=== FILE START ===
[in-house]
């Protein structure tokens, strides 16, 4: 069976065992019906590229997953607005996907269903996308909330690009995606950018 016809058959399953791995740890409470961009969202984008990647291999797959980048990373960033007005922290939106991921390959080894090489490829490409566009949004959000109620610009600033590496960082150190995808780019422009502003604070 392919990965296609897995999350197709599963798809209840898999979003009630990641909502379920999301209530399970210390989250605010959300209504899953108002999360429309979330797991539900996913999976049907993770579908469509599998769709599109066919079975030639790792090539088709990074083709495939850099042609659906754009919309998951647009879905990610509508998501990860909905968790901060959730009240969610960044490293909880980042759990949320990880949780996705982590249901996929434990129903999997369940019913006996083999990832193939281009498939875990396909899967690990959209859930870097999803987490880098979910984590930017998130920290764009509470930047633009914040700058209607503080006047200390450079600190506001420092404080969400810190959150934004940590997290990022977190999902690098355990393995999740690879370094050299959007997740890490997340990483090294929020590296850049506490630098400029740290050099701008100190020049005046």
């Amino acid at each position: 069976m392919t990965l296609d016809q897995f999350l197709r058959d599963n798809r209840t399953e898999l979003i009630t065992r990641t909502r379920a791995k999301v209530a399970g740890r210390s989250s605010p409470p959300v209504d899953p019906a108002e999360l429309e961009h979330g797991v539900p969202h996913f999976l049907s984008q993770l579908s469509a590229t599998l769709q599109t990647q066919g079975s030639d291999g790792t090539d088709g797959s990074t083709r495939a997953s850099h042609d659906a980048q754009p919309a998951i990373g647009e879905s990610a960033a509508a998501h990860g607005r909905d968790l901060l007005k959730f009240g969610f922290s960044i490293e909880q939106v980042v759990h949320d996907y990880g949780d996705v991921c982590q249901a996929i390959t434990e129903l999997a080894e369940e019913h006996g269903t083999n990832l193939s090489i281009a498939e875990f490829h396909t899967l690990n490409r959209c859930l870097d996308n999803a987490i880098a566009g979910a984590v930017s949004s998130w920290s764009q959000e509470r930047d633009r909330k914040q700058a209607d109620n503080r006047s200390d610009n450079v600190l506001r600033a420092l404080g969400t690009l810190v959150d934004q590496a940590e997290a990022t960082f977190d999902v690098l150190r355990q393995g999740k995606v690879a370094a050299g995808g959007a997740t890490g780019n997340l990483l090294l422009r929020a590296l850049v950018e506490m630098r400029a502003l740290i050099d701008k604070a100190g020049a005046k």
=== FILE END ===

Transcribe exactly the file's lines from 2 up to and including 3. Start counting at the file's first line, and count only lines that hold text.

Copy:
């Protein structure tokens, strides 16, 4: 069976065992019906590229997953607005996907269903996308909330690009995606950018 016809058959399953791995740890409470961009969202984008990647291999797959980048990373960033007005922290939106991921390959080894090489490829490409566009949004959000109620610009600033590496960082150190995808780019422009502003604070 392919990965296609897995999350197709599963798809209840898999979003009630990641909502379920999301209530399970210390989250605010959300209504899953108002999360429309979330797991539900996913999976049907993770579908469509599998769709599109066919079975030639790792090539088709990074083709495939850099042609659906754009919309998951647009879905990610509508998501990860909905968790901060959730009240969610960044490293909880980042759990949320990880949780996705982590249901996929434990129903999997369940019913006996083999990832193939281009498939875990396909899967690990959209859930870097999803987490880098979910984590930017998130920290764009509470930047633009914040700058209607503080006047200390450079600190506001420092404080969400810190959150934004940590997290990022977190999902690098355990393995999740690879370094050299959007997740890490997340990483090294929020590296850049506490630098400029740290050099701008100190020049005046």
């Amino acid at each position: 069976m392919t990965l296609d016809q897995f999350l197709r058959d599963n798809r209840t399953e898999l979003i009630t065992r990641t909502r379920a791995k999301v209530a399970g740890r210390s989250s605010p409470p959300v209504d899953p019906a108002e999360l429309e961009h979330g797991v539900p969202h996913f999976l049907s984008q993770l579908s469509a590229t599998l769709q599109t990647q066919g079975s030639d291999g790792t090539d088709g797959s990074t083709r495939a997953s850099h042609d659906a980048q754009p919309a998951i990373g647009e879905s990610a960033a509508a998501h990860g607005r909905d968790l901060l007005k959730f009240g969610f922290s960044i490293e909880q939106v980042v759990h949320d996907y990880g949780d996705v991921c982590q249901a996929i390959t434990e129903l999997a080894e369940e019913h006996g269903t083999n990832l193939s090489i281009a498939e875990f490829h396909t899967l690990n490409r959209c859930l870097d996308n999803a987490i880098a566009g979910a984590v930017s949004s998130w920290s764009q959000e509470r930047d633009r909330k914040q700058a209607d109620n503080r006047s200390d610009n450079v600190l506001r600033a420092l404080g969400t690009l810190v959150d934004q590496a940590e997290a990022t960082f977190d999902v690098l150190r355990q393995g999740k995606v690879a370094a050299g995808g959007a997740t890490g780019n997340l990483l090294l422009r929020a590296l850049v950018e506490m630098r400029a502003l740290i050099d701008k604070a100190g020049a005046k």